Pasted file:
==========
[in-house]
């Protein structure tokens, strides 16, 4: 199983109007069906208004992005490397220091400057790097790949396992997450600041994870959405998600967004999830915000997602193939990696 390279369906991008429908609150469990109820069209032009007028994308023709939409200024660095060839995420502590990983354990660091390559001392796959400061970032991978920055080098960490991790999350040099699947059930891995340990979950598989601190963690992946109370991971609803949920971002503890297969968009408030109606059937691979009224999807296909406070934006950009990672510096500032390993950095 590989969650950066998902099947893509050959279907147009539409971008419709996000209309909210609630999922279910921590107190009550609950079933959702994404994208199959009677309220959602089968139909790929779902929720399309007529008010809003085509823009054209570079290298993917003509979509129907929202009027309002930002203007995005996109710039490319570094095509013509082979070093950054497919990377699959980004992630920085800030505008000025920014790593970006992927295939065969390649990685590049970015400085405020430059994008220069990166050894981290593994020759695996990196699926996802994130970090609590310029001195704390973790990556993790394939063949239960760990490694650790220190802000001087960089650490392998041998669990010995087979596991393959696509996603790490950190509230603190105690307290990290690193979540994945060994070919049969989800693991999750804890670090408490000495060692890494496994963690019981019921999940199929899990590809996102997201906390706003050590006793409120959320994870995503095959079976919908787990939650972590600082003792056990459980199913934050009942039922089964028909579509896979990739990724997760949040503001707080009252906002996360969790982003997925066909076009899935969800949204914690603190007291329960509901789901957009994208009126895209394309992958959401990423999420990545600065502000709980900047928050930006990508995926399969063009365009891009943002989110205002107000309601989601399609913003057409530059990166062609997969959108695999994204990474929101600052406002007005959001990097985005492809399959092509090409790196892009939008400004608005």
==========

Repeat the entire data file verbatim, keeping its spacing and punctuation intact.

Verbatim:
[in-house]
């Protein structure tokens, strides 16, 4: 199983109007069906208004992005490397220091400057790097790949396992997450600041994870959405998600967004999830915000997602193939990696 390279369906991008429908609150469990109820069209032009007028994308023709939409200024660095060839995420502590990983354990660091390559001392796959400061970032991978920055080098960490991790999350040099699947059930891995340990979950598989601190963690992946109370991971609803949920971002503890297969968009408030109606059937691979009224999807296909406070934006950009990672510096500032390993950095 590989969650950066998902099947893509050959279907147009539409971008419709996000209309909210609630999922279910921590107190009550609950079933959702994404994208199959009677309220959602089968139909790929779902929720399309007529008010809003085509823009054209570079290298993917003509979509129907929202009027309002930002203007995005996109710039490319570094095509013509082979070093950054497919990377699959980004992630920085800030505008000025920014790593970006992927295939065969390649990685590049970015400085405020430059994008220069990166050894981290593994020759695996990196699926996802994130970090609590310029001195704390973790990556993790394939063949239960760990490694650790220190802000001087960089650490392998041998669990010995087979596991393959696509996603790490950190509230603190105690307290990290690193979540994945060994070919049969989800693991999750804890670090408490000495060692890494496994963690019981019921999940199929899990590809996102997201906390706003050590006793409120959320994870995503095959079976919908787990939650972590600082003792056990459980199913934050009942039922089964028909579509896979990739990724997760949040503001707080009252906002996360969790982003997925066909076009899935969800949204914690603190007291329960509901789901957009994208009126895209394309992958959401990423999420990545600065502000709980900047928050930006990508995926399969063009365009891009943002989110205002107000309601989601399609913003057409530059990166062609997969959108695999994204990474929101600052406002007005959001990097985005492809399959092509090409790196892009939008400004608005």